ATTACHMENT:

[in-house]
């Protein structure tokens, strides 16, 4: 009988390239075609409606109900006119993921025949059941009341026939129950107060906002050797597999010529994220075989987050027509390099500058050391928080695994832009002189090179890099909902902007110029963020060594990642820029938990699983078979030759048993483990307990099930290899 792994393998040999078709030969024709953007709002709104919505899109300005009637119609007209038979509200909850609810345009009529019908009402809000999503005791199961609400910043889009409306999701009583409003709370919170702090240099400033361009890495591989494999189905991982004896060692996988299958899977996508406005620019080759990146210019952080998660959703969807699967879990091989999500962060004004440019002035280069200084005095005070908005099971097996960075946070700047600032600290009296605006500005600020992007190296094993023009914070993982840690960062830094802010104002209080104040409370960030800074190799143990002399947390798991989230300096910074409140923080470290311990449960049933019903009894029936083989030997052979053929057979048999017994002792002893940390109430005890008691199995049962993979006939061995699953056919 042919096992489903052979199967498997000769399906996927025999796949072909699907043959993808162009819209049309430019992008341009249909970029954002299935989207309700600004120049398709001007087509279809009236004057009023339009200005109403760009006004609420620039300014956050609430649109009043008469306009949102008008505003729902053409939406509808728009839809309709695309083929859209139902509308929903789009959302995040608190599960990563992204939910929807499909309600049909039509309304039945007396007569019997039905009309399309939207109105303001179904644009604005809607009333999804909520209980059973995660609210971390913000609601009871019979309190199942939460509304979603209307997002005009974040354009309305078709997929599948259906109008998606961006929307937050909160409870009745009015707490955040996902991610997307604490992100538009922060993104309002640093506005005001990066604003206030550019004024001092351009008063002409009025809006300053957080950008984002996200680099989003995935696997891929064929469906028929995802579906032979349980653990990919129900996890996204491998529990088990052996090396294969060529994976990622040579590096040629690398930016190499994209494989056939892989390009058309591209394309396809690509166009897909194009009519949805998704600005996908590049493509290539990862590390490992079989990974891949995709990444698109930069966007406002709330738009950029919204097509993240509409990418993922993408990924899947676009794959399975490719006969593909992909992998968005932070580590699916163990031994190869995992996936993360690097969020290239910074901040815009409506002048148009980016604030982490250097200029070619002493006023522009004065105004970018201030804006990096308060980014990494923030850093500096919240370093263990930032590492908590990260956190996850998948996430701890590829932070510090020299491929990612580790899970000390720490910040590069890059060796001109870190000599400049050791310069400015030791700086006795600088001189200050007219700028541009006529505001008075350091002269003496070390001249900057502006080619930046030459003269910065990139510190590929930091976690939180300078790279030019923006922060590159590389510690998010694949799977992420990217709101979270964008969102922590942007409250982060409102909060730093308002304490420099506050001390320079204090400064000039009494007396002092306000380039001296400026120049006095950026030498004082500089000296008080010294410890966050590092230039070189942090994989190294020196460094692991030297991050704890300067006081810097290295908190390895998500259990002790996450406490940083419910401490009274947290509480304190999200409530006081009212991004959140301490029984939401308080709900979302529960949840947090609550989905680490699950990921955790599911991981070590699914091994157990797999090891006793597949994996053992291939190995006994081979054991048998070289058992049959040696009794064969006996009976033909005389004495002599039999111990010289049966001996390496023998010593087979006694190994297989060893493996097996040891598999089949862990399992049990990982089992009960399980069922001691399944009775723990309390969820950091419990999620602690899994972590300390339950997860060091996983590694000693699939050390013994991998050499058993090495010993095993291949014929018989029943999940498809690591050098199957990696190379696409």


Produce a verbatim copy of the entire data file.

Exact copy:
[in-house]
């Protein structure tokens, strides 16, 4: 009988390239075609409606109900006119993921025949059941009341026939129950107060906002050797597999010529994220075989987050027509390099500058050391928080695994832009002189090179890099909902902007110029963020060594990642820029938990699983078979030759048993483990307990099930290899 792994393998040999078709030969024709953007709002709104919505899109300005009637119609007209038979509200909850609810345009009529019908009402809000999503005791199961609400910043889009409306999701009583409003709370919170702090240099400033361009890495591989494999189905991982004896060692996988299958899977996508406005620019080759990146210019952080998660959703969807699967879990091989999500962060004004440019002035280069200084005095005070908005099971097996960075946070700047600032600290009296605006500005600020992007190296094993023009914070993982840690960062830094802010104002209080104040409370960030800074190799143990002399947390798991989230300096910074409140923080470290311990449960049933019903009894029936083989030997052979053929057979048999017994002792002893940390109430005890008691199995049962993979006939061995699953056919 042919096992489903052979199967498997000769399906996927025999796949072909699907043959993808162009819209049309430019992008341009249909970029954002299935989207309700600004120049398709001007087509279809009236004057009023339009200005109403760009006004609420620039300014956050609430649109009043008469306009949102008008505003729902053409939406509808728009839809309709695309083929859209139902509308929903789009959302995040608190599960990563992204939910929807499909309600049909039509309304039945007396007569019997039905009309399309939207109105303001179904644009604005809607009333999804909520209980059973995660609210971390913000609601009871019979309190199942939460509304979603209307997002005009974040354009309305078709997929599948259906109008998606961006929307937050909160409870009745009015707490955040996902991610997307604490992100538009922060993104309002640093506005005001990066604003206030550019004024001092351009008063002409009025809006300053957080950008984002996200680099989003995935696997891929064929469906028929995802579906032979349980653990990919129900996890996204491998529990088990052996090396294969060529994976990622040579590096040629690398930016190499994209494989056939892989390009058309591209394309396809690509166009897909194009009519949805998704600005996908590049493509290539990862590390490992079989990974891949995709990444698109930069966007406002709330738009950029919204097509993240509409990418993922993408990924899947676009794959399975490719006969593909992909992998968005932070580590699916163990031994190869995992996936993360690097969020290239910074901040815009409506002048148009980016604030982490250097200029070619002493006023522009004065105004970018201030804006990096308060980014990494923030850093500096919240370093263990930032590492908590990260956190996850998948996430701890590829932070510090020299491929990612580790899970000390720490910040590069890059060796001109870190000599400049050791310069400015030791700086006795600088001189200050007219700028541009006529505001008075350091002269003496070390001249900057502006080619930046030459003269910065990139510190590929930091976690939180300078790279030019923006922060590159590389510690998010694949799977992420990217709101979270964008969102922590942007409250982060409102909060730093308002304490420099506050001390320079204090400064000039009494007396002092306000380039001296400026120049006095950026030498004082500089000296008080010294410890966050590092230039070189942090994989190294020196460094692991030297991050704890300067006081810097290295908190390895998500259990002790996450406490940083419910401490009274947290509480304190999200409530006081009212991004959140301490029984939401308080709900979302529960949840947090609550989905680490699950990921955790599911991981070590699914091994157990797999090891006793597949994996053992291939190995006994081979054991048998070289058992049959040696009794064969006996009976033909005389004495002599039999111990010289049966001996390496023998010593087979006694190994297989060893493996097996040891598999089949862990399992049990990982089992009960399980069922001691399944009775723990309390969820950091419990999620602690899994972590300390339950997860060091996983590694000693699939050390013994991998050499058993090495010993095993291949014929018989029943999940498809690591050098199957990696190379696409």